March 25, 2008

RALEIGH – Neighbors of Raleigh’s Neuse River Greenway are much more likely than other greenway users to object to the greenway’s potential costs in increased crime, decreased privacy, and lower property values, according to a recent John Locke Foundation survey.

Click here to view and here to listen to Dr. Michael Sanera discussing this Regional Brief.

A new JLF Regional Brief summarizes the survey’s findings. “It’s not surprising that many people who live directly next to the Neuse River Greenway do not see it as an asset,” said brief co-author Dr. Michael Sanera, JLF Research Director and Local Government Analyst. “The survey results confirm one of the central principles of economics: people take better care of their own property than they do of property owned in common. A publicly owned greenway is more susceptible to litter, crime, and degradation over time.”

Raleigh is building the greenway along the bank of the Neuse River from Falls Lake Dam to the Johnston County line. The city owns the greenway, and city government manages it. “For a greenway, the key questions are, ‘Who benefits? Who pays?’” Sanera asked. “Economic theory argues that those who live next to the greenway pay more in costs — such as litter, crime, and a lack of privacy — than they gain in benefits. On the other hand, greenway users who do not live next to the greenway receive more benefits than costs.”

A useful greenway survey must distinguish between the responses of neighbors who face greenway-related costs and the responses of greenway users who face few costs, Sanera said. “Unfortunately, most surveys make no such distinction,” he said. “These surveys do not tell us anything about the costs and benefits associated with those who live next to a greenway.”

That’s why Sanera and JLF research interns Justin Coates and Katie Bethune worked on the recent Neuse River Greenway Survey. It focused exclusively on residents in the Bedford Falls and Falls River Community neighborhoods who own property directly adjacent to the greenway or an associated access path. JLF mailed anonymous questionnaires to 121 residents. Sixty-one residents returned complete surveys, yielding a response rate of 50 percent.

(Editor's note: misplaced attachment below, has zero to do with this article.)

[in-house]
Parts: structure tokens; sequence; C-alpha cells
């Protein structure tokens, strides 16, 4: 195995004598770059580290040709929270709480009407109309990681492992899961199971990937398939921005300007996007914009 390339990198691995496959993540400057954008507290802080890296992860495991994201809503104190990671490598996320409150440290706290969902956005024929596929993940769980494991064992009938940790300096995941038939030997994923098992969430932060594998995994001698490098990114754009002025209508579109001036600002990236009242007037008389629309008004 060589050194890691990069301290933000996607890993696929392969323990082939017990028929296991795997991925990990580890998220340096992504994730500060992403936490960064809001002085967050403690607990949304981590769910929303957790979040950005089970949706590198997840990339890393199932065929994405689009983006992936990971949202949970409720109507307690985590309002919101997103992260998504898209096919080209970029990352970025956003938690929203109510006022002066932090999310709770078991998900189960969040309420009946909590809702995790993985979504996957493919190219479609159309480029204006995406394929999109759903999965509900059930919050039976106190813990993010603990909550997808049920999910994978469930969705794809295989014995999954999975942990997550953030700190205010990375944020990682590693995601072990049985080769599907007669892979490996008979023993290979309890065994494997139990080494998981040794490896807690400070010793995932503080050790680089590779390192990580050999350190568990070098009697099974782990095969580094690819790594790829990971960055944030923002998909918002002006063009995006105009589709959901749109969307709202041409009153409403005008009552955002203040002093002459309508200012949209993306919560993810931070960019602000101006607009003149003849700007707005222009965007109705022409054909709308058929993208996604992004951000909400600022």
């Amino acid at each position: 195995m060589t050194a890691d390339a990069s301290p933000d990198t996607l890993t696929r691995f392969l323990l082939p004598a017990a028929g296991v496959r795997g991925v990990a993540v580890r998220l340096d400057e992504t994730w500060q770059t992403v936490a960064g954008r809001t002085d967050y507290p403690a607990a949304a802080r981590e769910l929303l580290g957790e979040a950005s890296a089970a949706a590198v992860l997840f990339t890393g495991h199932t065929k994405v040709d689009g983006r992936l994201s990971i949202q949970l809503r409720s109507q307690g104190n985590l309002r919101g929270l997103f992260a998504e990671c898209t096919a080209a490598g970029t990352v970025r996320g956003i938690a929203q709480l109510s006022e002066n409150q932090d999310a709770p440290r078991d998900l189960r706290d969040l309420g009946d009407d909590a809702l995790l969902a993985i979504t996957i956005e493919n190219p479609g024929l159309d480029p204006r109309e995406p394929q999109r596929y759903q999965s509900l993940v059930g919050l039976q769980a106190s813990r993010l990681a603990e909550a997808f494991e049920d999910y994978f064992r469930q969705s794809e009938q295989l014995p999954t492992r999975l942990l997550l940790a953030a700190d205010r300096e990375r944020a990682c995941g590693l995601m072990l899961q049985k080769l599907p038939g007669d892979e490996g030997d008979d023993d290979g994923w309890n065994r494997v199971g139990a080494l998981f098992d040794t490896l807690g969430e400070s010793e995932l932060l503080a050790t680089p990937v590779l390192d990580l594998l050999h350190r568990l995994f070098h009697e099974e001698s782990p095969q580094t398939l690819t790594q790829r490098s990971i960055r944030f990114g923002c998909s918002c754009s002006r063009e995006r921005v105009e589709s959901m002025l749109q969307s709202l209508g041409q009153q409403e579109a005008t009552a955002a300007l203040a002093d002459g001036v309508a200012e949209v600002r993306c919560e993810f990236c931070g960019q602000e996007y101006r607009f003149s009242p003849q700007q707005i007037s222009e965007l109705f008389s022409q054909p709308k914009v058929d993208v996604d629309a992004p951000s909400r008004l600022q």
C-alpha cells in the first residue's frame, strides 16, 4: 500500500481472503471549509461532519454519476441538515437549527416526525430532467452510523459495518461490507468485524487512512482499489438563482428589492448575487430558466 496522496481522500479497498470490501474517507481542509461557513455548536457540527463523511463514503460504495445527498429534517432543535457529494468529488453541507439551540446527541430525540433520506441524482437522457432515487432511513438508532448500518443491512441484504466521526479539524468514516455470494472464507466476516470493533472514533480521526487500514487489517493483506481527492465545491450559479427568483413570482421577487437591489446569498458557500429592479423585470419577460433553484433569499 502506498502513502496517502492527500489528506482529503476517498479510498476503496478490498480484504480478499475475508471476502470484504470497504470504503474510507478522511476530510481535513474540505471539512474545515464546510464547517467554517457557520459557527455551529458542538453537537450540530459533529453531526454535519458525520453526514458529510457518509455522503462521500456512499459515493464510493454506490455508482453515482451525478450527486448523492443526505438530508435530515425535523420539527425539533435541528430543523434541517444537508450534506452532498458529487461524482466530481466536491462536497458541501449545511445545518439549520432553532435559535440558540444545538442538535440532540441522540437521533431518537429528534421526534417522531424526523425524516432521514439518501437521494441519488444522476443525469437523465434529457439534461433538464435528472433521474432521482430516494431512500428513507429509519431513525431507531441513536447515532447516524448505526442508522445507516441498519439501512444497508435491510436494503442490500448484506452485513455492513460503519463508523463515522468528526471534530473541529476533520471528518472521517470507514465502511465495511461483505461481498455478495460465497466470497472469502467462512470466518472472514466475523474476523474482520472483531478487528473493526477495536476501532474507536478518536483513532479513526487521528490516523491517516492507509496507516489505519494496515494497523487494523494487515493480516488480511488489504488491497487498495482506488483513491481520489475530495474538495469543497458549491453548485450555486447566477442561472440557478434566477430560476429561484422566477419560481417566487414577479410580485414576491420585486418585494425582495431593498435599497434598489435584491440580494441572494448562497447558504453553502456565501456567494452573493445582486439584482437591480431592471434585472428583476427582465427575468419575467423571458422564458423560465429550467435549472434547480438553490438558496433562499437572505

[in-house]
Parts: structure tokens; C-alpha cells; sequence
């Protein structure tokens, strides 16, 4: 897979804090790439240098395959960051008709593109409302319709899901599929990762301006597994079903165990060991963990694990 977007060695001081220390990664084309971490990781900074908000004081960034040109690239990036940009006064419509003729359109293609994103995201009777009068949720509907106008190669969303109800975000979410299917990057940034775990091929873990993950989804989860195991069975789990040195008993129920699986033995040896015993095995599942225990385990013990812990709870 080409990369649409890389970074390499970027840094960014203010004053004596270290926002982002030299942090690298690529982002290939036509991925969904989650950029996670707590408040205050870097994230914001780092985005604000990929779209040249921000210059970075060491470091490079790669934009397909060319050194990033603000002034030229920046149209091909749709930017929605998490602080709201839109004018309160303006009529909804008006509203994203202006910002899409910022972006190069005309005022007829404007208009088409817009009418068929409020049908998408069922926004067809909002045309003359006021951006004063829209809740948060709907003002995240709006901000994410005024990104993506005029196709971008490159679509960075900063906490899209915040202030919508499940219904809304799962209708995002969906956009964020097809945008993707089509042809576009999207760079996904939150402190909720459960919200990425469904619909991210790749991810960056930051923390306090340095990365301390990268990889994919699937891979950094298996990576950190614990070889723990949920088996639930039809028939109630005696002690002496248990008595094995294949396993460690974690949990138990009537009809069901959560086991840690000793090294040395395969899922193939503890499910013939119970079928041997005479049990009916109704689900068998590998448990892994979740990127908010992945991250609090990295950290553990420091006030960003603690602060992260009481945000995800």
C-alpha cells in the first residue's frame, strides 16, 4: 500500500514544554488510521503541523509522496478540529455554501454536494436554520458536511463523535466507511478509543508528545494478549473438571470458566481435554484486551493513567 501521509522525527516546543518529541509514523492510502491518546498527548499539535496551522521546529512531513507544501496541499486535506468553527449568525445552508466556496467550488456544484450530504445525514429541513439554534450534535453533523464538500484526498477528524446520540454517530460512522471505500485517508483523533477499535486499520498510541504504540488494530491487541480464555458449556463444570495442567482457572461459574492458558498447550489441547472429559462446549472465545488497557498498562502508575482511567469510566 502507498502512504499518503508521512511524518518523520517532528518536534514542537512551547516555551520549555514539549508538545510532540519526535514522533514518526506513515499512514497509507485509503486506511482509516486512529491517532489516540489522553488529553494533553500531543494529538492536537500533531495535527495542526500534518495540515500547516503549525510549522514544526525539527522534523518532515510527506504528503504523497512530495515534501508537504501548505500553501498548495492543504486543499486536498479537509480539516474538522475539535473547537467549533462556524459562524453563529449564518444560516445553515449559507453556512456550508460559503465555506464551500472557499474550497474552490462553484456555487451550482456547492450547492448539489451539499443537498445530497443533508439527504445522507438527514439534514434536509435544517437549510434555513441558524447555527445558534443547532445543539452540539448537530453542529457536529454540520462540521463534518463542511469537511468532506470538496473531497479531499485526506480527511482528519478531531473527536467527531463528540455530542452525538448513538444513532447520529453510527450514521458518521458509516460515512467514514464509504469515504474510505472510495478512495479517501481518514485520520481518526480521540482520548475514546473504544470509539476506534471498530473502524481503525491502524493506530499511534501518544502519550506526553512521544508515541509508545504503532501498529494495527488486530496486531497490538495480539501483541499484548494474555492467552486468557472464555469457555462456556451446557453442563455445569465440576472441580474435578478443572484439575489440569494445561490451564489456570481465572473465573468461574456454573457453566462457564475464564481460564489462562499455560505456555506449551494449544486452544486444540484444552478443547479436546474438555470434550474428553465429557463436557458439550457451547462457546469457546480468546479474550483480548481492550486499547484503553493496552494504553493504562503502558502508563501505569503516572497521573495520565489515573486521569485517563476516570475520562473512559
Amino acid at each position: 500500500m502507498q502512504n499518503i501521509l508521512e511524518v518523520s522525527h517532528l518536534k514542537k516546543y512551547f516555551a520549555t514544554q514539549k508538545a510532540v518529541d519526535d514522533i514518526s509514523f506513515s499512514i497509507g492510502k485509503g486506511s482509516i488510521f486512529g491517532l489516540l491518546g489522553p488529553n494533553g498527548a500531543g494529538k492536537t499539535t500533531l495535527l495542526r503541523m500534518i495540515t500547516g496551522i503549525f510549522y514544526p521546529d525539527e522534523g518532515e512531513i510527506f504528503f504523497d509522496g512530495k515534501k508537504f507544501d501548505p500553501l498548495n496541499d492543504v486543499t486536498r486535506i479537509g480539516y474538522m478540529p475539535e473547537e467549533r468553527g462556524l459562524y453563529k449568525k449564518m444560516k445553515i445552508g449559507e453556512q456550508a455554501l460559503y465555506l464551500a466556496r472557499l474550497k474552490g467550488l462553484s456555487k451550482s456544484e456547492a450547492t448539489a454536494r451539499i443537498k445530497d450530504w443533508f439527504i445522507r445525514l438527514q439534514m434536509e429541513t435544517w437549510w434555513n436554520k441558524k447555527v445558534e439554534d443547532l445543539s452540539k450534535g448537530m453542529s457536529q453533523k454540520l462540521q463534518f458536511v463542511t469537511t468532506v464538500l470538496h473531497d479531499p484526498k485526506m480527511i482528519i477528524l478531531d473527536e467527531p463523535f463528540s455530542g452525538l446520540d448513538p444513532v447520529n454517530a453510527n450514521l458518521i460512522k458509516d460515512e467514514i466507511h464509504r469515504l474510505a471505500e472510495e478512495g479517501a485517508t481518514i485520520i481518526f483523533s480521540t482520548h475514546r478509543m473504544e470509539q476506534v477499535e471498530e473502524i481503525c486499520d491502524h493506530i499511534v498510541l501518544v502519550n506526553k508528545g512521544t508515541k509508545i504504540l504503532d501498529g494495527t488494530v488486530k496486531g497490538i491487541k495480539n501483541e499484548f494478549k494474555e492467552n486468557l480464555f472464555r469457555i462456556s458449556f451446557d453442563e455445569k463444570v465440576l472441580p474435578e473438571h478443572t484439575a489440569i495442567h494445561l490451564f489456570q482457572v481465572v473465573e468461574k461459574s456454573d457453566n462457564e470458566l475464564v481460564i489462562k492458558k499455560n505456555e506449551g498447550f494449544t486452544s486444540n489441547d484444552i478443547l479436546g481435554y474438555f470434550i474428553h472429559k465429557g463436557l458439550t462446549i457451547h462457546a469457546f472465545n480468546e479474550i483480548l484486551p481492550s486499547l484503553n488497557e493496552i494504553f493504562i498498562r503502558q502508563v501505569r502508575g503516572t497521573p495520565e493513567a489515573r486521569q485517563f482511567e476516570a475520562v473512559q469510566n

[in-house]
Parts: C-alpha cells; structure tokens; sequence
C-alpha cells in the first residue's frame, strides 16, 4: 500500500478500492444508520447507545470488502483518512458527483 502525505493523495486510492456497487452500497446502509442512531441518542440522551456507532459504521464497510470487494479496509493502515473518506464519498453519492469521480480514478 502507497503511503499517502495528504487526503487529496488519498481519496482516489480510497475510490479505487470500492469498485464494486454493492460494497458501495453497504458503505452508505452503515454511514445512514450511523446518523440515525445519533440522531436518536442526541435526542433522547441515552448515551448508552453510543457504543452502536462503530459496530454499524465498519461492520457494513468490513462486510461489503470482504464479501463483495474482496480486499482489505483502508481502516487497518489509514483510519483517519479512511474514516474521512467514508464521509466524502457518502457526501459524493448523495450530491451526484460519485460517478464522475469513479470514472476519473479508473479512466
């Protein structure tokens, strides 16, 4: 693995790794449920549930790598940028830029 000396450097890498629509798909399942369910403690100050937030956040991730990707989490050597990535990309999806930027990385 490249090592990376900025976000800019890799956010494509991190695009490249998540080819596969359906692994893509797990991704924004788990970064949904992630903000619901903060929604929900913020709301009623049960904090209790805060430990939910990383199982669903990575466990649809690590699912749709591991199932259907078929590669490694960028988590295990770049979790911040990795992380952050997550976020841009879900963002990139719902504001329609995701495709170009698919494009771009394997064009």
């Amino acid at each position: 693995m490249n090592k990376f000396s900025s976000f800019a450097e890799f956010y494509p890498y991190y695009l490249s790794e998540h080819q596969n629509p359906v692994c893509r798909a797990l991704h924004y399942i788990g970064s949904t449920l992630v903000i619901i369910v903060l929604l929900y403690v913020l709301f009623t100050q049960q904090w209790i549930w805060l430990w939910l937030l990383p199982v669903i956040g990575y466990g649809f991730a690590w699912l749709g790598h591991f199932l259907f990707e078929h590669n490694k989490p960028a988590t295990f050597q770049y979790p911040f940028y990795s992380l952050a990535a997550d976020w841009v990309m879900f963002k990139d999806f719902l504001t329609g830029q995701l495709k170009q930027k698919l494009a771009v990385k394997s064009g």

“Most respondents thought the Neuse River Greenway would affect them in negative ways,” Sanera said. “While almost all of them believe their neighborhoods are safe now, 61 percent believed the neighborhoods would be ‘less safe’ after the greenway was completed. A plurality of 40 percent to 35 percent believed the greenway would not be an asset to the community.”

Neighbors also had strong opinions about the greenway’s potential impact on taxes, Sanera said. “A large majority — 85 percent — would not want to pay for the greenway project with an increase in property taxes,” he said. “Only 8 percent of respondents supported that option. By a two-to-one margin — 46 percent to 23 percent — respondents thought the greenway would decrease their property values.”

Negative reaction was especially strong among neighbors of the access path, Sanera said. “This should not surprise us, since the 25-yard-wide access path offers the prospect of little to no vegetation to block greenway users’ views of backyards and homes,” he said. “Neighbors of the access path would face especially high costs.”

Of 33 written comments submitted along with the survey, five favored the greenway, seven were neutral, and 21 were negative. “Some respondents raised serious safety concerns, while another key theme involved the invasion of homeowner privacy,” Sanera said. “One comment indicated that the proposed greenway had prompted one family to move out of the neighborhood.”

A city-owned and –operated greenway forces homeowners who live next to the greenway to pay higher costs in terms of lack of privacy and an increase in crime, litter, and noise than they would receive in benefits, Sanera said. “The survey results also imply that greenway users who would not live next to the greenway would receive more in benefits than they would pay in costs,” he said. “Such results could not happen if the greenway were to be constructed on private property.

“A private greenway operator would have to pay property owners for their land, and to recover those costs the operator would need to charge those who use the greenway,” Sanera added. “A system based on property rights and the rule of law would produce a more equitable result.”

Michael Sanera, Katie Bethune, and Justin Coates’ Regional Brief, “Raleigh’s Neuse River Greenway: Nice place to visit, but you wouldn’t want to live next to it,” is available at the JLF web site. For more information, please contact Sanera at (919) 828-3876 or [email protected]. To arrange an interview, contact Mitch Kokai at (919) 306-8736 or [email protected].